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GOP Sen. Calls Biden’s Afghanistan Speech “Pathetic Attempt to Shift Blame” for Failure

GOP Sen. Calls Biden’s Afghanistan Speech “Pathetic Attempt to Shift Blame” for Failure
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By Staff, Agencies

Republican Senator Lindsey Graham has lambasted President Joe Biden over his Monday address to the nation, claiming that POTUS should take more responsibility for the situation in Afghanistan.

The GOP member wrote on his Twitter page that "the Biden speech was a pathetic attempt to shift blame and an unnerving analysis of the situation he – and he alone – created".

Graham accused the US president of choosing "a dangerous and dishonorable path in Afghanistan", insisting that Biden "has no one to blame for this debacle but himself".

"President Biden was quick to blame others and never acknowledging the blame lies with him. The essence of his address was 'The buck stops with me, but President Trump and others made me do it'. Not exactly Harry Truman", the South Carolina Republican Senator tweeted, referring to the 33rd US president.

Graham went on to argue that "by standing by his decision to withdraw, President Biden is standing by to allow the slaughter of thousands of Afghans who have faithfully stood by America's side".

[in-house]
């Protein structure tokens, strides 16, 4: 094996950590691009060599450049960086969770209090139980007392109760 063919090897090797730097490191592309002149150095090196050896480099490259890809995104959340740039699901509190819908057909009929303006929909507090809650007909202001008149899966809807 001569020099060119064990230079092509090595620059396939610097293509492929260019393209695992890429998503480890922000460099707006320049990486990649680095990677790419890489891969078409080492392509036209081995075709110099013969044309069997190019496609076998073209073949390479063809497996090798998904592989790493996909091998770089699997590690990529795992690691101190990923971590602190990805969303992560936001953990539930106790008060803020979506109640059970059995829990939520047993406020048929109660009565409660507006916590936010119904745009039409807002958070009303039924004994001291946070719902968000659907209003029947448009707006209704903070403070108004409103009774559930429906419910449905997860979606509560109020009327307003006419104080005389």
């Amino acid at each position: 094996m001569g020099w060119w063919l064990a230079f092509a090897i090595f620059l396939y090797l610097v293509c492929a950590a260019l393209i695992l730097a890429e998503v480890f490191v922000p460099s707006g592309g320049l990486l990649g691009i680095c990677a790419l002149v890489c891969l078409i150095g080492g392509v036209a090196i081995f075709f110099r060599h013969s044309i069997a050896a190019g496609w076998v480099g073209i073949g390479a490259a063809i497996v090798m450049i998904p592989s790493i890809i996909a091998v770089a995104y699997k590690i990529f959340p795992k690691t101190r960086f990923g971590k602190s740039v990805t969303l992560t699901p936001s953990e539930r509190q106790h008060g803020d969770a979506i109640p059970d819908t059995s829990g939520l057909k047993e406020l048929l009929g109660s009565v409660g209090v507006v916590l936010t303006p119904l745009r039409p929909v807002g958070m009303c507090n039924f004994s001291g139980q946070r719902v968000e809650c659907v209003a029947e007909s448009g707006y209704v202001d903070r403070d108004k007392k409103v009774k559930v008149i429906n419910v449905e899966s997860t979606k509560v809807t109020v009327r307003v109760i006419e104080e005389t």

According to the senator, the 46th president "is standing by to allow the rise of al-Qaeda*, in collaboration with the Taliban, to threaten America".

The remarks followed Biden emphasizing in Monday's speech that he stands "squarely behind his decision" to pull out US forces from Afghanistan, and admitting, though, that the rapid collapse of the Afghan government caught the White House off guard.

    He also pointed out that "American troops cannot and should not be fighting in a war and dying in a war that Afghan forces are not willing to fight for themselves".

POTUS explained that the primary purpose of the US presence in Afghanistan was to prevent a terror attack on America, not to rebuild the country or sustain a pro-US government there.

"Our mission in Afghanistan was never supposed to have been nation-building. It was never supposed to be creating a unified, centralized democracy. Our only vital national interest in Afghanistan remains today what it has always been: preventing a terrorist attack on [the] American homeland", Biden pointed out.

The US president spoke a day after Taliban militants seized the Afghan capital Kabul without a fight to negotiate "the peaceful transfer of power" with the government of President Ashraf Ghani, who then stepped down and left the country.

Last week, Biden authorised the deployment of up to 5,000 US troops in Afghanistan to ensure a safe evacuation of American citizens, diplomatic personnel, and Afghan Special Immigrant Visa [SIV] applicants who assisted Washington in the war.

US media outlets, meanwhile, have reported that the Pentagon has deployed an additional 1,000 US forces to facilitate the evacuation of American citizens from Kabul, bringing the total number of troops to be stationed in Afghanistan temporarily to 6,000.

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